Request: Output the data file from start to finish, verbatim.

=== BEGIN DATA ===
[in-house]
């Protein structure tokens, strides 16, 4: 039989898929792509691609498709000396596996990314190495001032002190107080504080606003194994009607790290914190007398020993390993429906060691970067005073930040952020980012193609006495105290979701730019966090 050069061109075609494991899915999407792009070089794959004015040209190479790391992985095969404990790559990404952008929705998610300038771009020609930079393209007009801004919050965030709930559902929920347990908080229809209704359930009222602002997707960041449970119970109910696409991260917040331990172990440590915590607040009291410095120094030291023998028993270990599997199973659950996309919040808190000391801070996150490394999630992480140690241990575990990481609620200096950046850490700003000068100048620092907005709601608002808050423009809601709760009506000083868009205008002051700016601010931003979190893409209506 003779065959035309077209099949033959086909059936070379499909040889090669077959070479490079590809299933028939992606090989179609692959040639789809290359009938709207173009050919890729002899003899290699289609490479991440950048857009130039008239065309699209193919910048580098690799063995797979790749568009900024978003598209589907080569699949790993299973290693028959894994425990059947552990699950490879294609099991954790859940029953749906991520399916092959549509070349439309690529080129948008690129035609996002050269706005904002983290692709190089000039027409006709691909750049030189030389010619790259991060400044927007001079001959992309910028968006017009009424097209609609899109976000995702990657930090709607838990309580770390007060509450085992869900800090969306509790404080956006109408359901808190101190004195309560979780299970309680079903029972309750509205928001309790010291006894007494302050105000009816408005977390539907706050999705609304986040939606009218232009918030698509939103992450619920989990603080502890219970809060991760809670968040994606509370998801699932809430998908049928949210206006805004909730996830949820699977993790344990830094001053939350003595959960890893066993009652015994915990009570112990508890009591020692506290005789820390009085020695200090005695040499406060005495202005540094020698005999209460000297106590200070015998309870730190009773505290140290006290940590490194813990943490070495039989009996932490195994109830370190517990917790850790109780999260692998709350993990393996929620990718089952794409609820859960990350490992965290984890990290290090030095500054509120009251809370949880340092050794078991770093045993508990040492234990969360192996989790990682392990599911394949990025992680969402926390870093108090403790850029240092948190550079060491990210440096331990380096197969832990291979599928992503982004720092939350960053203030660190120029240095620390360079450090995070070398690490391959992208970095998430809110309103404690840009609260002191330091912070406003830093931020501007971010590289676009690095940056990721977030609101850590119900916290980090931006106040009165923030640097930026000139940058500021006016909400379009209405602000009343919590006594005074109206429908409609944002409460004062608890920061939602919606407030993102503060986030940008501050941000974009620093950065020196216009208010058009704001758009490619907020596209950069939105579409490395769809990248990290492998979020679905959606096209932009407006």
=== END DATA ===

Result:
[in-house]
């Protein structure tokens, strides 16, 4: 039989898929792509691609498709000396596996990314190495001032002190107080504080606003194994009607790290914190007398020993390993429906060691970067005073930040952020980012193609006495105290979701730019966090 050069061109075609494991899915999407792009070089794959004015040209190479790391992985095969404990790559990404952008929705998610300038771009020609930079393209007009801004919050965030709930559902929920347990908080229809209704359930009222602002997707960041449970119970109910696409991260917040331990172990440590915590607040009291410095120094030291023998028993270990599997199973659950996309919040808190000391801070996150490394999630992480140690241990575990990481609620200096950046850490700003000068100048620092907005709601608002808050423009809601709760009506000083868009205008002051700016601010931003979190893409209506 003779065959035309077209099949033959086909059936070379499909040889090669077959070479490079590809299933028939992606090989179609692959040639789809290359009938709207173009050919890729002899003899290699289609490479991440950048857009130039008239065309699209193919910048580098690799063995797979790749568009900024978003598209589907080569699949790993299973290693028959894994425990059947552990699950490879294609099991954790859940029953749906991520399916092959549509070349439309690529080129948008690129035609996002050269706005904002983290692709190089000039027409006709691909750049030189030389010619790259991060400044927007001079001959992309910028968006017009009424097209609609899109976000995702990657930090709607838990309580770390007060509450085992869900800090969306509790404080956006109408359901808190101190004195309560979780299970309680079903029972309750509205928001309790010291006894007494302050105000009816408005977390539907706050999705609304986040939606009218232009918030698509939103992450619920989990603080502890219970809060991760809670968040994606509370998801699932809430998908049928949210206006805004909730996830949820699977993790344990830094001053939350003595959960890893066993009652015994915990009570112990508890009591020692506290005789820390009085020695200090005695040499406060005495202005540094020698005999209460000297106590200070015998309870730190009773505290140290006290940590490194813990943490070495039989009996932490195994109830370190517990917790850790109780999260692998709350993990393996929620990718089952794409609820859960990350490992965290984890990290290090030095500054509120009251809370949880340092050794078991770093045993508990040492234990969360192996989790990682392990599911394949990025992680969402926390870093108090403790850029240092948190550079060491990210440096331990380096197969832990291979599928992503982004720092939350960053203030660190120029240095620390360079450090995070070398690490391959992208970095998430809110309103404690840009609260002191330091912070406003830093931020501007971010590289676009690095940056990721977030609101850590119900916290980090931006106040009165923030640097930026000139940058500021006016909400379009209405602000009343919590006594005074109206429908409609944002409460004062608890920061939602919606407030993102503060986030940008501050941000974009620093950065020196216009208010058009704001758009490619907020596209950069939105579409490395769809990248990290492998979020679905959606096209932009407006």